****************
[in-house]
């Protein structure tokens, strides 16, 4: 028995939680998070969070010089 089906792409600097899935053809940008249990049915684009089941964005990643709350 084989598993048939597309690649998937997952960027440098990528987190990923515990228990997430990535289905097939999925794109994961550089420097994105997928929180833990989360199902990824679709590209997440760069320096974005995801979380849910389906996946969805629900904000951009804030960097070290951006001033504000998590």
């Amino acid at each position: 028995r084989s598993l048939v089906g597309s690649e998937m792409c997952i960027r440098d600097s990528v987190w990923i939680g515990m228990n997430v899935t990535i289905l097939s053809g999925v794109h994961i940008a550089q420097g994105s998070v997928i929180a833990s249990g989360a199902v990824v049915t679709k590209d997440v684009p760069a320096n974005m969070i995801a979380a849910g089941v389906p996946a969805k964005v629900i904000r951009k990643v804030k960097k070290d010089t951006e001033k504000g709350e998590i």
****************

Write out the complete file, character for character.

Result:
[in-house]
């Protein structure tokens, strides 16, 4: 028995939680998070969070010089 089906792409600097899935053809940008249990049915684009089941964005990643709350 084989598993048939597309690649998937997952960027440098990528987190990923515990228990997430990535289905097939999925794109994961550089420097994105997928929180833990989360199902990824679709590209997440760069320096974005995801979380849910389906996946969805629900904000951009804030960097070290951006001033504000998590």
């Amino acid at each position: 028995r084989s598993l048939v089906g597309s690649e998937m792409c997952i960027r440098d600097s990528v987190w990923i939680g515990m228990n997430v899935t990535i289905l097939s053809g999925v794109h994961i940008a550089q420097g994105s998070v997928i929180a833990s249990g989360a199902v990824v049915t679709k590209d997440v684009p760069a320096n974005m969070i995801a979380a849910g089941v389906p996946a969805k964005v629900i904000r951009k990643v804030k960097k070290d010089t951006e001033k504000g709350e998590i």